SIR – The recent conviction of Cardinal George Pell, in Australia, in a sexual assault case relating to two 13-year-old choir boys in late 1990s, is as worrying, as it is astonishing.
To begin with, it would have been physically impossible for the offence to have been committed in the manner described by the accuser.
In addition, the assault is said to have happened in a semi-public area, but with no witnesses. Those working in that area have testified that nothing of the sort occurred.
Unfortunately, the other choir boy’s life, spun out of control and he died from a heroin overdose in 2014. However, his mother says that she asked him if he had ever been abused and he answered ‘no’.
Unusually, the police opened an investigation into Cardinal Pell – a thoroughly outspoken, yet reforming, and go-ahead prelate – without any accusation having been made against him. Twelve accusations were brought forward, however all but this one, were considered to be too implausible to proceed with.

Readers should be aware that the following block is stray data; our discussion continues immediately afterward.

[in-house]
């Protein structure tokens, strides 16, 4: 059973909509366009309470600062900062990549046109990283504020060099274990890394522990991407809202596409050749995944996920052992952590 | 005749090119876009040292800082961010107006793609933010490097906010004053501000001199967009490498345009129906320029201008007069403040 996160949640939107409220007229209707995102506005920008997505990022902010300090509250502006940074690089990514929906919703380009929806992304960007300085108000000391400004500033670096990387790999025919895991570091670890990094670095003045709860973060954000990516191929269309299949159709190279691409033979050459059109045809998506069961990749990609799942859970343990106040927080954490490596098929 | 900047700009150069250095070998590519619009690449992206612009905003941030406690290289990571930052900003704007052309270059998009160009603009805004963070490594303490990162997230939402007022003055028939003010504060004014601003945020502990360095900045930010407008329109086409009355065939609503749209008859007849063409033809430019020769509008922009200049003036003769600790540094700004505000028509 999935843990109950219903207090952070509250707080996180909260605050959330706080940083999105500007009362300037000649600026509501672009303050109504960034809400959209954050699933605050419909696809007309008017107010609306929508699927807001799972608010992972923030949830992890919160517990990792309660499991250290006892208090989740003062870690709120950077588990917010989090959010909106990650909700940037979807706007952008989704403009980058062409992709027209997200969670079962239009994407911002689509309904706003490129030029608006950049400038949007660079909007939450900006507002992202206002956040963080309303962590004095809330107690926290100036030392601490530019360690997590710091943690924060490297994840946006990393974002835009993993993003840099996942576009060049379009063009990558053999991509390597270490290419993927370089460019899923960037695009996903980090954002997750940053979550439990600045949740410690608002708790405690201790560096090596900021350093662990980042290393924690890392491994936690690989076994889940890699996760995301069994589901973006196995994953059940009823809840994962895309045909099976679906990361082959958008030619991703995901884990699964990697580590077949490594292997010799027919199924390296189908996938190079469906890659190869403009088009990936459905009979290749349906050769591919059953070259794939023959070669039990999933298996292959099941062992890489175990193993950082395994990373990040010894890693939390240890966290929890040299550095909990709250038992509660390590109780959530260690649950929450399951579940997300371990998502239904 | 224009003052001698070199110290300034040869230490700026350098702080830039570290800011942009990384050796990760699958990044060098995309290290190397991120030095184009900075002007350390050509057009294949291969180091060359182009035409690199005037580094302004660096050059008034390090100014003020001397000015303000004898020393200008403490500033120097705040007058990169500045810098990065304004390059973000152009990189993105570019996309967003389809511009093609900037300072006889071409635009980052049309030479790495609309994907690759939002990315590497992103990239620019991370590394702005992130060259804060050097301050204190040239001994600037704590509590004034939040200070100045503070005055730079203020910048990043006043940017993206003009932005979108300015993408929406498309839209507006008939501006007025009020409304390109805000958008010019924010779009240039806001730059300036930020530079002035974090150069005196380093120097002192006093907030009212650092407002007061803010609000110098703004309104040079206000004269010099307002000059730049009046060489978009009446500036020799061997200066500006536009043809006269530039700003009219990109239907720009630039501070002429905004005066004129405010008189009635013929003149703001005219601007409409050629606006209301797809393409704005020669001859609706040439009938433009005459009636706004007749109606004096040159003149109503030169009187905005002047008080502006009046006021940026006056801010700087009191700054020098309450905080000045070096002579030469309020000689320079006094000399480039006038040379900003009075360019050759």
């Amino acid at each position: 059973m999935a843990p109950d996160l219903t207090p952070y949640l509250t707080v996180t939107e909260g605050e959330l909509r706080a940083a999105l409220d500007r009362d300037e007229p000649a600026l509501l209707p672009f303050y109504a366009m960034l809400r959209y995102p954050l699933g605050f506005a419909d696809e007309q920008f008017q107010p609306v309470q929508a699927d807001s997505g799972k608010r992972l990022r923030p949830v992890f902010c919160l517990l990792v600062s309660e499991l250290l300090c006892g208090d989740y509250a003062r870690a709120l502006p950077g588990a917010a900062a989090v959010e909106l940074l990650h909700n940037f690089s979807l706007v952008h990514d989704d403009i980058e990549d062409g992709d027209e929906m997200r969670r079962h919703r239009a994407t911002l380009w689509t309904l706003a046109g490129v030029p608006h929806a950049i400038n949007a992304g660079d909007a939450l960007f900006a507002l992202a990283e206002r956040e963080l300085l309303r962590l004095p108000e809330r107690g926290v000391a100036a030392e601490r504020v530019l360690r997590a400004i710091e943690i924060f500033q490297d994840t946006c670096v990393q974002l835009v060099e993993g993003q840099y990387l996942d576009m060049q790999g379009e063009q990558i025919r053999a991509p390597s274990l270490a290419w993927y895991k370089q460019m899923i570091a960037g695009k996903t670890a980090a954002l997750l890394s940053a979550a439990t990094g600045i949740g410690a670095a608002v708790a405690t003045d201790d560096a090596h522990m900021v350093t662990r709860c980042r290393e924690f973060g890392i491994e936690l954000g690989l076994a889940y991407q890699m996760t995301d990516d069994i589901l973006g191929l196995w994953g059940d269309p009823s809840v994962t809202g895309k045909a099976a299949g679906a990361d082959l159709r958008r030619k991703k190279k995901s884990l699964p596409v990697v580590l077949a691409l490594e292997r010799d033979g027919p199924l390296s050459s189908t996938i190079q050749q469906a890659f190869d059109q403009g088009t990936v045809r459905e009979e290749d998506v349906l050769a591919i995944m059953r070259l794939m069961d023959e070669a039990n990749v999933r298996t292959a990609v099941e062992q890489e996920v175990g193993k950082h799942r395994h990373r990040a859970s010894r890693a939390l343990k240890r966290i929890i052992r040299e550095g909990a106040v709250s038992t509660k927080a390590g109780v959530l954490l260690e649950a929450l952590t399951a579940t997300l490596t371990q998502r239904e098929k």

We are all too aware that miscarriages of justice were meted out to Irishmen in Britain during ‘the troubles’, and that there have been numerous convictions of innocent Afro-Americans, in the USA.
In the absence of corroborating evidence, i.e. where the accuser’s word against the defendant's word, is considered sufficient to lead to a conviction 'beyond reasonable doubt,' any related 'trial by media' causing public hysteria – as happened in the Cardinal Pell case – must surely prejudice any parallel ‘trial by jury.’